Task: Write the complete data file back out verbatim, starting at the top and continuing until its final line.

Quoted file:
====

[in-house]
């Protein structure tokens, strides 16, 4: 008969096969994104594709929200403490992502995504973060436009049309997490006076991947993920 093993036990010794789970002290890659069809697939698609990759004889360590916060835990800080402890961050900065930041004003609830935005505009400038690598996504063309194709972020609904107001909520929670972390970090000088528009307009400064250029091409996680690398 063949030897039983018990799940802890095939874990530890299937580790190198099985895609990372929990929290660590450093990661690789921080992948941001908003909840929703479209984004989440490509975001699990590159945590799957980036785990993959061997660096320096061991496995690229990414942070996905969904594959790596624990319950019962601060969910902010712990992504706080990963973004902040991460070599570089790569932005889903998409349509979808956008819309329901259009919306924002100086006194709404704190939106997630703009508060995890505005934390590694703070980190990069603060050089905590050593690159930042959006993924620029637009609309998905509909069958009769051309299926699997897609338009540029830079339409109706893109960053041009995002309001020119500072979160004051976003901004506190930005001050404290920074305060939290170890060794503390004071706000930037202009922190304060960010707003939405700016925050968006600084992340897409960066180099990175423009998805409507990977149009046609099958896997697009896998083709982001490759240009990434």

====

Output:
[in-house]
């Protein structure tokens, strides 16, 4: 008969096969994104594709929200403490992502995504973060436009049309997490006076991947993920 093993036990010794789970002290890659069809697939698609990759004889360590916060835990800080402890961050900065930041004003609830935005505009400038690598996504063309194709972020609904107001909520929670972390970090000088528009307009400064250029091409996680690398 063949030897039983018990799940802890095939874990530890299937580790190198099985895609990372929990929290660590450093990661690789921080992948941001908003909840929703479209984004989440490509975001699990590159945590799957980036785990993959061997660096320096061991496995690229990414942070996905969904594959790596624990319950019962601060969910902010712990992504706080990963973004902040991460070599570089790569932005889903998409349509979808956008819309329901259009919306924002100086006194709404704190939106997630703009508060995890505005934390590694703070980190990069603060050089905590050593690159930042959006993924620029637009609309998905509909069958009769051309299926699997897609338009540029830079339409109706893109960053041009995002309001020119500072979160004051976003901004506190930005001050404290920074305060939290170890060794503390004071706000930037202009922190304060960010707003939405700016925050968006600084992340897409960066180099990175423009998805409507990977149009046609099958896997697009896998083709982001490759240009990434």